FAO’s latest forecast for global cereal production in 2018 has been raised by 3 million tonnes since the previous report in September, to 2 591 million tonnes; still 63 million tonnes (2.4 percent) below last year’s record high.

World wheat production in 2018 is forecast at 722.4 million tonnes, nearly unchanged from the previous month and representing the lowest level since 2013. Latest revisions mostly concern prospects in Australia and Canada, which are dampened on expectations of lower yields because of reduced rainfall, offsetting higher forecasts for Algeria and the Russian Federation.

World production of coarse grains in 2018 is forecast at 1 356 million tonnes, 2.2 million tonnes higher than last month’s expectations, but still 35.6 million tonnes (2.6 percent) below the 2017 output. The upward revision mostly stems from improved prospects for maize yields in the United States, where the output is expected to be the second highest on record. Production forecasts for coarse grains are also raised for Algeria, where favourable weather has boosted this year’s harvest. These increases more than outweigh downward revisions made for Serbia and the Russian Federation, where adverse weather has further lowered yield prospects for maize.

Global rice production in 2018 is anticipated to amount to 513 million tonnes, up 1.3 percent from the 2017 all-time high and 1.2 million tonnes above September’s forecast. The month-on-month upward adjustment follows evidence of greater Asian plantings than previously foreseen, particularly in India. Nonetheless, crop prospects have also improved for the United States and Guinea, while inclement weather or short water availabilities for irrigation dampened the outlook for Mali, Pakistan and the Philippines.

The forecast of world cereal utilization in 2018/19 stands at 2 647 million tonnes, almost unchanged from September and still up almost 30 million tonnes (1.1 percent) from the 2017/18 estimated level. Feed and industrial uses of maize make up the bulk of the anticipated increase in global cereal utilization. Feed use of maize in 2018/19 is projected at 624 million tonnes, an increase of almost 20 million tonnes (3.3 percent) on the previous season, although this is likely to be largely offset by expected reductions in the feed use of barley, sorghum and other coarse grains. The use of wheat for both feed and industrial ends is expected to decline slightly, while the direct human consumption of wheat is set to rise in line with population growth. As regards rice, greater food intake is envisaged to sustain a 1.1 percent expansion in global rice utilization in 2018/19 to 509 million tonnes, eclipsing anticipated declines in the feed and industrial uses of the commodity.

Global trade in cereals is expected to approach 417 million tonnes in the 2018/19 marketing season, up 3 million tonnes from last month’s forecast but still 4.1 million tonnes (1.0 percent) short of the 2017/18 record level. The upward revision since last month mainly reflects higher maize trade than was earlier anticipated, mostly on expectations of larger imports by several Asian countries and the EU. Global wheat trade in 2018/19 (July/June) is forecast to decline by 1.5 percent from the 2017/18 near-record level, largely on anticipated overall smaller purchases by Asia. Nonetheless, to meet the current foreseen import demand, wheat shipments from the United States are expected to increase sharply, offsetting lower export supplies in the Black Sea region and the EU. International trade in rice is forecast to subside by 1.3 percent in calendar year 2019, to total 48 million tonnes, with sales by Brazil, Pakistan and Thailand seen to be the most affected by the slight trade contraction.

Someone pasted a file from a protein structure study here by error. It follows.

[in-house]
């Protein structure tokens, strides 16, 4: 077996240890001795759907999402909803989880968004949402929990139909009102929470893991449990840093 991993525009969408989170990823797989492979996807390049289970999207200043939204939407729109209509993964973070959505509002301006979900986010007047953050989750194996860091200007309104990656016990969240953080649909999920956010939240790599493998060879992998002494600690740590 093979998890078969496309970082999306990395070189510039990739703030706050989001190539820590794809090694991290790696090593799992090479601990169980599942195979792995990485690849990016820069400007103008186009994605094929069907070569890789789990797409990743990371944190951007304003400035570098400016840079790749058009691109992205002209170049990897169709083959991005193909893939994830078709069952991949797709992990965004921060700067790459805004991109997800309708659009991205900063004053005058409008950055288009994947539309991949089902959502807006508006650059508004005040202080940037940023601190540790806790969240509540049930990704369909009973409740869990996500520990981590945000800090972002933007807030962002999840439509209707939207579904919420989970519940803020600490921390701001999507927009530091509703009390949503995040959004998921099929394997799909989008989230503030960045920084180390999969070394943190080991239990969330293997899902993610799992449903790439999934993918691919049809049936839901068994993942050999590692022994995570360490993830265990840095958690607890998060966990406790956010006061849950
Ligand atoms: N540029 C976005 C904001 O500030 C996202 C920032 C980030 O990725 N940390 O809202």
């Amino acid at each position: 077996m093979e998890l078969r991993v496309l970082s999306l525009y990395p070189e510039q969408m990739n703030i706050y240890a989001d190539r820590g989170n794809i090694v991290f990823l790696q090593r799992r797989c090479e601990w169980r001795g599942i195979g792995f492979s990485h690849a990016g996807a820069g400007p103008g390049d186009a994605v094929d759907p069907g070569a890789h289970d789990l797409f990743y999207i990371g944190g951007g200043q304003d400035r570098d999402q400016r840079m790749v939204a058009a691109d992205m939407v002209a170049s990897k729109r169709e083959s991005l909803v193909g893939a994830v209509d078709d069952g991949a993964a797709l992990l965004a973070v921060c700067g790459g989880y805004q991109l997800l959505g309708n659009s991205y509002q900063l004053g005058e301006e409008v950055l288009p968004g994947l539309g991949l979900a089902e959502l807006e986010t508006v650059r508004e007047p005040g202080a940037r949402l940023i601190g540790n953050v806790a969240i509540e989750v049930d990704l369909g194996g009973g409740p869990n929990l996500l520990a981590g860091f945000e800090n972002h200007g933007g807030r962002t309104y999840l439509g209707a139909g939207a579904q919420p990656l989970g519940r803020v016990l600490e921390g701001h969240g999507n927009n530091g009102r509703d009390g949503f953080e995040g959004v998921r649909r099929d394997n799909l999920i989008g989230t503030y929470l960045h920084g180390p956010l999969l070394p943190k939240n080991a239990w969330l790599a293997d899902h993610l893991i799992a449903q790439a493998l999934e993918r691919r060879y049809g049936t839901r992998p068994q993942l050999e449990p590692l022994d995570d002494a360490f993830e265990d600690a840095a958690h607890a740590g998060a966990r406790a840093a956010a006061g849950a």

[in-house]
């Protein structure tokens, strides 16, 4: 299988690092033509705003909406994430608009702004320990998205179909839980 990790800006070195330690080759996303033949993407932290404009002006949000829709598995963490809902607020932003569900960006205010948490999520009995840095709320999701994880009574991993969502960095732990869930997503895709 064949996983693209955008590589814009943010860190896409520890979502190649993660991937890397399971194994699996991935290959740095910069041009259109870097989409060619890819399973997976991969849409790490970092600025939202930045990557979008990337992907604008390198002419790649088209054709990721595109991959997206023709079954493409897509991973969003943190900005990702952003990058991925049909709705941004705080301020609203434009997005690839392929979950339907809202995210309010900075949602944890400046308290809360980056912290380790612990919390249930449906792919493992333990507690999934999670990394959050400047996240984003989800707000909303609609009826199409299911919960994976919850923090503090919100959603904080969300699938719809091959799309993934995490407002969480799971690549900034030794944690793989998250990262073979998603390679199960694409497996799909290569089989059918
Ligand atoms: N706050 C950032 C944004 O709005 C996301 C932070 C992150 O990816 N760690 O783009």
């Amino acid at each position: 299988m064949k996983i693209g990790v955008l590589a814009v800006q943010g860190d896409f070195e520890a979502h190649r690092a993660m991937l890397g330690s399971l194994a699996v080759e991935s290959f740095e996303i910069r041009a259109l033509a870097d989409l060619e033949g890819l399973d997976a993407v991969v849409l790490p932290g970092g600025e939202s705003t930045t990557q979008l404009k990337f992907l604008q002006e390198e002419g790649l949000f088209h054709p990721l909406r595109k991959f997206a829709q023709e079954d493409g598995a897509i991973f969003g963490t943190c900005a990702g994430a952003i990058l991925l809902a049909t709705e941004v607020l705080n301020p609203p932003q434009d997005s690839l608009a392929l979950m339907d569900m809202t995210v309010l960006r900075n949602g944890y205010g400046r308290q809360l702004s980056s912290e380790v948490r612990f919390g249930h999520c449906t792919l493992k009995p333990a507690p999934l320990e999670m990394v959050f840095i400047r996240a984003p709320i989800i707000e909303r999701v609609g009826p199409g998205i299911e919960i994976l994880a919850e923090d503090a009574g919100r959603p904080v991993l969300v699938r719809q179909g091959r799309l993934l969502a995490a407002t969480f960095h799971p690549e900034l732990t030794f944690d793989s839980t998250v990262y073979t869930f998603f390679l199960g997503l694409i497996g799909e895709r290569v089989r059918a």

World cereal stocks by the close of seasons in 2019 are now forecast at 751.3 million tonnes, 9.5 million tonnes (1.3 percent) up from the September forecast, but still down 57 million tonnes (7 percent) from their record high opening level. However, despite this month’s increase, the stocks-to-use ratio of cereals in 2018/19 could decline to 27.7 percent, the lowest level since 2013/14, but still well above the historical low of 20 percent registered in 2007/08. Global wheat stocks (ending in 2019) are forecast to total 255.5 million tonnes, up slightly from last month but almost 18 million tonnes (6.4 percent) below their record opening level. The sharp decrease from the previous season largely reflects expected significant drawdowns in the EU (by 7.5 million tonnes), the Russian Federation (by 5.9 million tonnes) and the United States (by 4.5 million tonnes). Overall, the global wheat stocks-to-use ratio will likely drop to 33.7 percent from 36.9 percent in 2017/18. The forecast of world coarse grain inventories (ending in 2019) has also been raised this month, by 3.3 million tonnes (1 percent), to nearly 320 million tonnes. Much higher maize inventories foreseen in the United States, following the near-record crop expected this year, account for the bulk of the revision. Despite the latest upward adjustment, coarse grain stocks will still likely remain below their opening levels, by as much as 44 million tonnes (12.1 percent). Global rice stocks at the close of 2018/19 are pegged at 177 million tonnes, up 2.6 percent from their opening levels and 3.1 million tonnes from the September forecast. India accounts for nearly all of this month’s upward stock adjustment for rice. This is consistent with the buoyant outlook for Indian production this season and expectations of continued sizeable state purchases from the local market.